The Future of Closed Captioning in Higher Education

In this webinar, Sean Zdenek will first focus on the hurdles and challenges of developing an infrastructure for closed captioning at the university level. He will then take a closer look at where closed captioning is going, focusing on the likely future requirements for, advancements in, and features of captioning.

With recent lawsuits, evolving legal requirements, and continuous advancements in technology, the question of closed captioning in higher education is one that is on a lot of people’s minds. What does the future of captioning hold?

In this webinar, Sean Zdenek, author of the book Reading Sounds: Closed Captioned Media and Popular Culture and an Associate Professor at Texas Tech University, will answer exactly that question. Given the legal landscape, he will first focus on the hurdles and challenges of developing an infrastructure for closed captioning at the university level. Sean will then take a closer look at where closed captioning is going, focusing on the likely future requirements for, advancements in, and features of captioning.

This presentation will cover:

  • Developing an infrastructure for captioning at the university level
  • Training faculty & addressing faculty resistance
  • Faculty response to new captioning mandates
  • Future requirements for captioning
  • Current & future advancements in closed captioning technology
  • Advanced features that make captioning beneficial to all users

Presenters

Sean Zdenek
Author, Reading Sounds | Associate Professor, Texas Tech University

Lily Bond (Moderator)
Director of Marketing | 3Play Media


Webinar Insight: Closed Captioning Advocacy

In the 3Play Media webinar The Future of Closed Captioning in Higher Education, an attendee posed this nuanced question to presenter Sean Zdenek:

Sometimes when people communicate the advantages of captioning for non-disabled students as a way to sell the idea, I think it can unintentionally send the message that providing access to deaf students is not enough reason in and of itself to caption.

How might we communicate these other benefits without inadvertently communicating that access for deaf people is not a good enough reason to caption?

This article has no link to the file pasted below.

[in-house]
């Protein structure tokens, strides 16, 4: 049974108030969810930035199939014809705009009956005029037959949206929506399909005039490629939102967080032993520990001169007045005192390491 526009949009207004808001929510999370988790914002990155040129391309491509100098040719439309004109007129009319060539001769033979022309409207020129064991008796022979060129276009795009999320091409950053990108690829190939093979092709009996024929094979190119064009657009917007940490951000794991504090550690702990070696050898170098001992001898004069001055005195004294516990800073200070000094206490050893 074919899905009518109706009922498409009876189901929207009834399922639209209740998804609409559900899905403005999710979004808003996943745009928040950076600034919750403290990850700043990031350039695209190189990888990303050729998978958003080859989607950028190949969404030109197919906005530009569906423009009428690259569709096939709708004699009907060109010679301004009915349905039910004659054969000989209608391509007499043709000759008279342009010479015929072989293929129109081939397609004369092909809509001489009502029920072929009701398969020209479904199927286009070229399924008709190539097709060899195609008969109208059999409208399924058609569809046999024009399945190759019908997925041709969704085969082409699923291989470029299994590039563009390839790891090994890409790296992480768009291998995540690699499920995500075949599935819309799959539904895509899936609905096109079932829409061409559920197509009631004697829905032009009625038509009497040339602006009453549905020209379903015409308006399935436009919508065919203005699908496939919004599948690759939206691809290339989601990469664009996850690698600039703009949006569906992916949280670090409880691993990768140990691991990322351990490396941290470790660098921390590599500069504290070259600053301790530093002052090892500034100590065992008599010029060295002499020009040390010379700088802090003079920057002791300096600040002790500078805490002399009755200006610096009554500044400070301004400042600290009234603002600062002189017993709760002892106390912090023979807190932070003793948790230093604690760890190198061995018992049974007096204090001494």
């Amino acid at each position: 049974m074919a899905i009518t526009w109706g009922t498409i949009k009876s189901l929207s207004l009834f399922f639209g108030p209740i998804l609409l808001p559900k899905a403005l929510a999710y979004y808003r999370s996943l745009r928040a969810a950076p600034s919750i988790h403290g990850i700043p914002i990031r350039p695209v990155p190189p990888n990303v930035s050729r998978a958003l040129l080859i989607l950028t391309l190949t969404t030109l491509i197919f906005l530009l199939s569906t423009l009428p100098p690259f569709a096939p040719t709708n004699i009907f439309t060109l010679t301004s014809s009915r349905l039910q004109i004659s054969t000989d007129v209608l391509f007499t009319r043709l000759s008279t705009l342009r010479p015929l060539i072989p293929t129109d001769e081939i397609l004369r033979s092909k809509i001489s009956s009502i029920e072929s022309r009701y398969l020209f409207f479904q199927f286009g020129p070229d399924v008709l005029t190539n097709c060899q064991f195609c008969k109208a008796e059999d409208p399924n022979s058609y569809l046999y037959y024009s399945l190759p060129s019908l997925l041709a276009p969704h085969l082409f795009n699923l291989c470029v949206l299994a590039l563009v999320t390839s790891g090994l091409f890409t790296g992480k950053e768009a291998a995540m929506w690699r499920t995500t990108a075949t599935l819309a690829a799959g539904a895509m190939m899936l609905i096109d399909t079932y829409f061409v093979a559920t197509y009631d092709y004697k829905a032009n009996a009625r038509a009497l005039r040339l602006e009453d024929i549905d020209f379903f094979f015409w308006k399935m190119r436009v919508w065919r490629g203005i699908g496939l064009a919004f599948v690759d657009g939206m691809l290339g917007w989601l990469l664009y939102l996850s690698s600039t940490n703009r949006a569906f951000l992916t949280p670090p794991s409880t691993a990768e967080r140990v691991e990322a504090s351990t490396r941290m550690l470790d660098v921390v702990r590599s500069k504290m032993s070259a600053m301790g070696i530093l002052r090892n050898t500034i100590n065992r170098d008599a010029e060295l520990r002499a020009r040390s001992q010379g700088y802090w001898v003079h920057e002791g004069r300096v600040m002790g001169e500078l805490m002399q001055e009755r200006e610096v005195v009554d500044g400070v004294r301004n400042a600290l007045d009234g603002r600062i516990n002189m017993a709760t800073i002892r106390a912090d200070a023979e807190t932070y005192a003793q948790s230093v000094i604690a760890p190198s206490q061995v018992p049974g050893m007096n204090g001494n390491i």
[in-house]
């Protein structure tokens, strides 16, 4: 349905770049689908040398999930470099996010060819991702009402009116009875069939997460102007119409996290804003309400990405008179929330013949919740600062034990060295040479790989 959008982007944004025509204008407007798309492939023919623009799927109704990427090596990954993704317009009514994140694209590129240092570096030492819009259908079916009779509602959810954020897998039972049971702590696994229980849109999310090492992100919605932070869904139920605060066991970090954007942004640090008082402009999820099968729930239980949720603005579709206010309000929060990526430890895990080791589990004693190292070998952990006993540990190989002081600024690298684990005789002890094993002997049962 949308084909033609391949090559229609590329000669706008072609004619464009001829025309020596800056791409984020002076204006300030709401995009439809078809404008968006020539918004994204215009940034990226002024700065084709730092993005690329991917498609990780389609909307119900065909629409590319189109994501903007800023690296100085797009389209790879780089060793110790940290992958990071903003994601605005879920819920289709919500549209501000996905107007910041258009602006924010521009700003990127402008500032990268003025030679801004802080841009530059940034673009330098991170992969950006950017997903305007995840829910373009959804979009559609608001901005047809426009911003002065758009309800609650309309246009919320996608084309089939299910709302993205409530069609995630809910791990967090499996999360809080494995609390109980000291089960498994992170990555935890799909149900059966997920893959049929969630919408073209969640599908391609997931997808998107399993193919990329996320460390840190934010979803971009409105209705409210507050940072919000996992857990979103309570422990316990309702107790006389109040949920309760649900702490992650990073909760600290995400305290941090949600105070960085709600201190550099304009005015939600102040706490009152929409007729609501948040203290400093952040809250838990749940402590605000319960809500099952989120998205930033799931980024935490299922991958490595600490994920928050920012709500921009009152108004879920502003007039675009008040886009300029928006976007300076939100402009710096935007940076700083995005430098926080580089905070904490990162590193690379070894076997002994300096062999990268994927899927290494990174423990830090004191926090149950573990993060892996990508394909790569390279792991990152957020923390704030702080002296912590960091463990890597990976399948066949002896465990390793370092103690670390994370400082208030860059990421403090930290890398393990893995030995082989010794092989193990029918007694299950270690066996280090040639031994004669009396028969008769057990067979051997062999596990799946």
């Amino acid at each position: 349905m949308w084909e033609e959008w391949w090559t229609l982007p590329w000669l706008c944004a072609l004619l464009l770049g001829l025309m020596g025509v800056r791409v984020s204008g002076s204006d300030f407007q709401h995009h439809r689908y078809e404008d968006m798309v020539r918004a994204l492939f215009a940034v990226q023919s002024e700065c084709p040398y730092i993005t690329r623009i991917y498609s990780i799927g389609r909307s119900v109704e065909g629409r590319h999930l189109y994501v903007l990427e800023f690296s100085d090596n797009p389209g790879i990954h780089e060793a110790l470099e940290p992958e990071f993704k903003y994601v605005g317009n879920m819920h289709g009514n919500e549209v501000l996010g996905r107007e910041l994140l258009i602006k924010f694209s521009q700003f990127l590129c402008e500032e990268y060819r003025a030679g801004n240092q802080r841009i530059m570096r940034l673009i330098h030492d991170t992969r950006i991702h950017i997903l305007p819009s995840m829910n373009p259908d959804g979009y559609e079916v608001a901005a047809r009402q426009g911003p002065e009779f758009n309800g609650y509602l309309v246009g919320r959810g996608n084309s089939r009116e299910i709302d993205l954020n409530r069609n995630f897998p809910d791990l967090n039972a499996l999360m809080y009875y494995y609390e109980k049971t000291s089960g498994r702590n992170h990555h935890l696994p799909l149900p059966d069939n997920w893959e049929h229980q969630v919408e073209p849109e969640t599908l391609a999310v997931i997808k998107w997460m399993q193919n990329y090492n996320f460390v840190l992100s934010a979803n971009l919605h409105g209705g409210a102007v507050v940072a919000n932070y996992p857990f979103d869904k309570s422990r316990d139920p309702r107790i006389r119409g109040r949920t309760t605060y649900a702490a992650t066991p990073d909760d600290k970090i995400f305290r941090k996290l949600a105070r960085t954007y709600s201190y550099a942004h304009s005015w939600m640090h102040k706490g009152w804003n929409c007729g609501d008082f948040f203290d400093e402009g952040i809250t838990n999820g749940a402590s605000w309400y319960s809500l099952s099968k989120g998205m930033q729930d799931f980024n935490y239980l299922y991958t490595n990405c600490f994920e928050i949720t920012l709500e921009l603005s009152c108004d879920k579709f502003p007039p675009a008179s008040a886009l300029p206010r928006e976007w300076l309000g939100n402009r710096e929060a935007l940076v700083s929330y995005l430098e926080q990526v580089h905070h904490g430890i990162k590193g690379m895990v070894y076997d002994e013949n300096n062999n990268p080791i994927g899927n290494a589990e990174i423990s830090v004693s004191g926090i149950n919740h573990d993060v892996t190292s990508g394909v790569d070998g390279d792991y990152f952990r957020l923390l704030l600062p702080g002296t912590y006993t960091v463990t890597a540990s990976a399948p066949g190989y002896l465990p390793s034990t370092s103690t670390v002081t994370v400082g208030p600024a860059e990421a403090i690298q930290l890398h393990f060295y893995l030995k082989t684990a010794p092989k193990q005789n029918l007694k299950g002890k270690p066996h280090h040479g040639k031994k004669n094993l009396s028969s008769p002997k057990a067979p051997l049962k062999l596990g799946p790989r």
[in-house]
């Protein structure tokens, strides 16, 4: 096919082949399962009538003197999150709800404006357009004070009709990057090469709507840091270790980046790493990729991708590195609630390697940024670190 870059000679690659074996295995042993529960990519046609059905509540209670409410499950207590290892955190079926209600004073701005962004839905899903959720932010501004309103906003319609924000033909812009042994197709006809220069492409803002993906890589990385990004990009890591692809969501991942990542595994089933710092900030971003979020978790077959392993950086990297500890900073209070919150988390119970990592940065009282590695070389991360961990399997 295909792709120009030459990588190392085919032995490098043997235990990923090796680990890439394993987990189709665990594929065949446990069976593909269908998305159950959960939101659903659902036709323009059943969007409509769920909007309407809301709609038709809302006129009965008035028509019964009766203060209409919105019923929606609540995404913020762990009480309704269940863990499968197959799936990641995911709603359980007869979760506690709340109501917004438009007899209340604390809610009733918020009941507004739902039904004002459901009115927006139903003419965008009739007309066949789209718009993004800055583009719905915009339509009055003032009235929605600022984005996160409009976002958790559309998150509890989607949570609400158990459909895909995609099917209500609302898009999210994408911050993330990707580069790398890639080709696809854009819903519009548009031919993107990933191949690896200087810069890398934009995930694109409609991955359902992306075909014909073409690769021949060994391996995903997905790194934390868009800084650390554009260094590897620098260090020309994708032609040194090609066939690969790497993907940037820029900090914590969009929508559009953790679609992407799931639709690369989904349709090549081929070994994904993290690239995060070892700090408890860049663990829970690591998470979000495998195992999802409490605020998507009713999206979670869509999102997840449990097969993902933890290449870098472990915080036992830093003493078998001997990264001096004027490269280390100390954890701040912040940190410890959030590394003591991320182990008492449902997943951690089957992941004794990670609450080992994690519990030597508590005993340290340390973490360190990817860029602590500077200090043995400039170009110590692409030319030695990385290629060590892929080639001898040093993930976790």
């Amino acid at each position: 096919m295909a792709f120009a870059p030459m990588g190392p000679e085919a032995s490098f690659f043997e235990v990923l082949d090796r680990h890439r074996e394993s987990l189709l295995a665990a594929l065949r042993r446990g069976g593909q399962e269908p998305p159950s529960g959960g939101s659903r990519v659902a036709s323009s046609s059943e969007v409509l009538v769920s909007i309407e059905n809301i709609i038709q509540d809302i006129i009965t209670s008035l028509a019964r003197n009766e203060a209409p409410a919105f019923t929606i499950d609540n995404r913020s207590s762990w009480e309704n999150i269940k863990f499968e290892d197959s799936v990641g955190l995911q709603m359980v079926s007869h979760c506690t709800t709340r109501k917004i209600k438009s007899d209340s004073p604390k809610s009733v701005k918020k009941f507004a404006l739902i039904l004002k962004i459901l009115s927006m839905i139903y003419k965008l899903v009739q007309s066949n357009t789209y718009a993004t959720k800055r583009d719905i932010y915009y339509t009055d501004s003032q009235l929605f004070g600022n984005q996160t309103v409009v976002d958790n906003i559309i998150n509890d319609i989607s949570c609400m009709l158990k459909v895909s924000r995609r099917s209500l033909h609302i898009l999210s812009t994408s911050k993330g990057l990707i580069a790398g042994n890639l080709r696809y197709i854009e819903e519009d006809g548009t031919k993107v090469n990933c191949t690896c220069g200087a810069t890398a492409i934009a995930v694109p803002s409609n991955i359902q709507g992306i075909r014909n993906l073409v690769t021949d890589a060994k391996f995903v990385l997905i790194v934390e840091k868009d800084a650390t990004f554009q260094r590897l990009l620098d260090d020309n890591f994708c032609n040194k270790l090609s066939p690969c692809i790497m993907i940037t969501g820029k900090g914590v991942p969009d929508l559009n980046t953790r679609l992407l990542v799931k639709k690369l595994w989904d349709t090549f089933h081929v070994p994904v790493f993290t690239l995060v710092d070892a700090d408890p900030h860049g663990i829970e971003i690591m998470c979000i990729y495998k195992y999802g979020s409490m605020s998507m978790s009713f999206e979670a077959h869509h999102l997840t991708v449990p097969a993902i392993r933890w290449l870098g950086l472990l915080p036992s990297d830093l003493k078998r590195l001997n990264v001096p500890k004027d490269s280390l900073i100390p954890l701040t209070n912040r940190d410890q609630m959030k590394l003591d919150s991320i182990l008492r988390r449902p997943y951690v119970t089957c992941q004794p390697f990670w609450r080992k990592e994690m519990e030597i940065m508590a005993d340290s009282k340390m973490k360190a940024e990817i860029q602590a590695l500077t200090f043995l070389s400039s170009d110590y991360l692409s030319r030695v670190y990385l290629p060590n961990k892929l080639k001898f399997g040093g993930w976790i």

This is an important question for all caption advocates to consider: how do you convince the non-disabled populace of the benefits of captioning video without devaluing the need for accommodations for deaf and hard of hearing people?

Sean Zdenek, the author of Reading Sounds, a book about closed captioning in media and pop culture, answered with this.

SEAN ZDENEK: When I was putting this presentation together, I wanted to be sensitive to the criticisms of this concept of rhetorical widening. I think Jay Dolmage and other rhetorical scholars have called out this practice.

Rhetorical widening is the idea that captioning only becomes valuable when mainstream audiences recognize its value.

I’m hearing and I cannot live without captions.

I have grappled with that a little bit.

That’s why in this presentation I refer to what I call the ‘primary stakeholders’ – deaf and hard of hearing viewers who truly need captioning.

I have an immediate family member who is deaf. This is the context for me. I think these are the most important stakeholders. It all has to sort of begin and end with them.

So I’m aware of some of the criticisms of rhetorical widening. I think universal design needs to go hand-in-hand with the recognition that as more students attend college, more students with disabilities attend college. And we need to make sure that we do as much as we can for them.

At the same time, I’m hearing and I cannot live without captions. I think there’s a way, perhaps, to embrace multiple audiences without losing sight of the important deaf and hard of hearing audience.

We want to know: why do you use closed captions? Are they necessary for you to understand what’s being said? Do they help you stay focused? Or do you just enjoy them?

Take this poll and see what other readers say: